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Pain and pancreatic cancer

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Pancreatic cancer can cause pain, and many people with pancreatic cancer have pain at some stage. But it’s important to remember that not everyone will get pain. Pain can be treated, and asking for help early on will help you manage it.

Pain is often a sign of damage to your body – it’s your body’s way of telling you that things aren’t right. People sometimes think of pain as something they only feel in their body. But your emotions, your relationships with people and your spiritual beliefs can all affect how you feel and react to pain. For example, you may have less pain at times when you feel confident about dealing with your pain.

Your GP, oncology team, surgical team, or hospital or community palliative care team can help you manage your pain.

People with pancreatic cancer may get different types of pain, which may each need a different treatment. Some people find it difficult to describe their pain, but there are tools that can help. You might also find it useful to keep a diary of your pain.

There are ways to manage pain, so tell your doctor or nurse about any pain as soon as possible. The earlier you get treatment, the better the chance of getting the pain under control.

Treatments for pancreatic cancer pain include painkillers, other drugs , nerve blocks which stop nerves sending pain messages to the brain, radiotherapy and chemotherapy. Some people also find complementary therapies help. You can use this table to record your pain medicine.

If you get any new pain or your pain gets worse, you may worry that this means the cancer is growing. But this isn’t always the case. Talk to your doctor or nurse – they can explain what your pain means and how to manage it.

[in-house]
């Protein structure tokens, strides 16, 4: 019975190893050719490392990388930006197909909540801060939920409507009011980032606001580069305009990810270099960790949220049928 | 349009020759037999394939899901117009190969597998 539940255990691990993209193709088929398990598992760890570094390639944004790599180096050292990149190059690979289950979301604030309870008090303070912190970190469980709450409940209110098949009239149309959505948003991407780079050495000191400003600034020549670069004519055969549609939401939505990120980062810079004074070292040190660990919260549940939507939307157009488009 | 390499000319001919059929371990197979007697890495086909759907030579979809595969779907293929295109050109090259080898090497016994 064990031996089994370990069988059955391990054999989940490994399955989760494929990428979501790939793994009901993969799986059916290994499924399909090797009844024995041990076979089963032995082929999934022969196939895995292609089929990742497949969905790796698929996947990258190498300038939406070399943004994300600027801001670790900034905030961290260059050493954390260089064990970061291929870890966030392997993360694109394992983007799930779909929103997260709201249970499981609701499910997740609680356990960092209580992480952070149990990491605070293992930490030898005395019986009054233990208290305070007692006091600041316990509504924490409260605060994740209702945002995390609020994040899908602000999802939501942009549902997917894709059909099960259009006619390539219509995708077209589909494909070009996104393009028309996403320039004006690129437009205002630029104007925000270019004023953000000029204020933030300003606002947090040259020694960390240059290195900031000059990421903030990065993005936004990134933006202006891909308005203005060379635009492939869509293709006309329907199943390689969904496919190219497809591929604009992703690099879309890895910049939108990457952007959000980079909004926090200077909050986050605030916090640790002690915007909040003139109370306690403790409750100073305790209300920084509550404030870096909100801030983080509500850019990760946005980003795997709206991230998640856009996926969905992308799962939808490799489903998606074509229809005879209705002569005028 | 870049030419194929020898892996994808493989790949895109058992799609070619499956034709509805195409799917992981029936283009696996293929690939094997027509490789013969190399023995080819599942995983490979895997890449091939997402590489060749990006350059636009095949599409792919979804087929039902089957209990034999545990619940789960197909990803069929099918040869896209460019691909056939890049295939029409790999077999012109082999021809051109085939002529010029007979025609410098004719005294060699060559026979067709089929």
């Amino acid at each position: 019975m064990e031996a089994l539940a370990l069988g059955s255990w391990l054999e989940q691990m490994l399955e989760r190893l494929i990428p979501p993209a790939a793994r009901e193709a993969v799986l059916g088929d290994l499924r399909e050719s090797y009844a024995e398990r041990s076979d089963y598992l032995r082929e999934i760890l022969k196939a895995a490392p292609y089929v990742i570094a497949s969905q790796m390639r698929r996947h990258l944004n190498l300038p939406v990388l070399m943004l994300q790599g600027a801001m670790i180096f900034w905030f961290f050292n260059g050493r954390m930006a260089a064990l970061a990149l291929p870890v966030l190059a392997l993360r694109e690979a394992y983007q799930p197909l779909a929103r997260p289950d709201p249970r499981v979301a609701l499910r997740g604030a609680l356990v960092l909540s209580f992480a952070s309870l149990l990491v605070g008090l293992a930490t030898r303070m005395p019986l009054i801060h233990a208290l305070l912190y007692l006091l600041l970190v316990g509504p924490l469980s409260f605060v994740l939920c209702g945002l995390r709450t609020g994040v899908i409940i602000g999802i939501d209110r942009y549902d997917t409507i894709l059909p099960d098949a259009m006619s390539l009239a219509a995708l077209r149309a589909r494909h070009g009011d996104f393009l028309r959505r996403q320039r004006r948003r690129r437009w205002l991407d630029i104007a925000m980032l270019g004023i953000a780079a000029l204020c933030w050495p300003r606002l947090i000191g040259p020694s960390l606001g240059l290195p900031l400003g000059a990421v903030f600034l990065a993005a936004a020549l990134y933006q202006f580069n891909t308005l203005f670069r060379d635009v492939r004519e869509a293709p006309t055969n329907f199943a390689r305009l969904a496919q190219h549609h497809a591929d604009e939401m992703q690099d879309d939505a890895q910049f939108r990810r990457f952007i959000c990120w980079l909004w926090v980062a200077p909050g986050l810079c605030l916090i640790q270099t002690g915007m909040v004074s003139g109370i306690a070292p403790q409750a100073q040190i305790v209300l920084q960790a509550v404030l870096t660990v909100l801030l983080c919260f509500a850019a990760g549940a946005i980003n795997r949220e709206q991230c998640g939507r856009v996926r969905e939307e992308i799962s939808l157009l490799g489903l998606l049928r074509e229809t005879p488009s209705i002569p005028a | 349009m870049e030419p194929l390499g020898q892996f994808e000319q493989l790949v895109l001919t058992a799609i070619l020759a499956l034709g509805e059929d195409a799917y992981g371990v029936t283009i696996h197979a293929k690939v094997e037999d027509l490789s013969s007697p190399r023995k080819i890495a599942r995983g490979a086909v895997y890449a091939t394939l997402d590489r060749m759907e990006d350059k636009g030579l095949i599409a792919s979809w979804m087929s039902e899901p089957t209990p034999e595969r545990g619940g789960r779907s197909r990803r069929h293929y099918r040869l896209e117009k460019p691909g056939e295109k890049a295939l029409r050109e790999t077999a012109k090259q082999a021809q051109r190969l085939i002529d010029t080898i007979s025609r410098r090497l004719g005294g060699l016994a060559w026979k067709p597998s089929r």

There is support available to help you deal with pain, as well as things you can do yourself. Getting help early on can help you feel more in control of your pain. Don’t try to cope alone. Speak to your medical team, or ask a family member or friend to speak to them for you.

You can also speak to our specialist nurses on our free Support Line with any questions or concerns about your pain.

Download our booklet below to find out more about pain and pancreatic cancer. You can also order hard copies of our publications on our publications order form.

Questions to ask

  • What is causing my pain?
  • What type of pain do I have?
  • How can my pain be managed?
  • Who can help with managing my pain?
  • Who should I contact for help at night or the weekend?
  • What should I do if the pain doesn’t get better?
  • What can I do myself to help with pain?
  • Where can I get support to help me cope?

What causes pancreatic cancer pain?

Types of pancreatic cancer pain

Talking about pain

Ways of managing pancreatic cancer pain

Painkillers for pancreatic cancer

Opioid painkillers

Other types of pain relief

Coping with pain

Read more in our Pain and pancreatic cancer booklet

Published October 2016

To be reviewed October 2018

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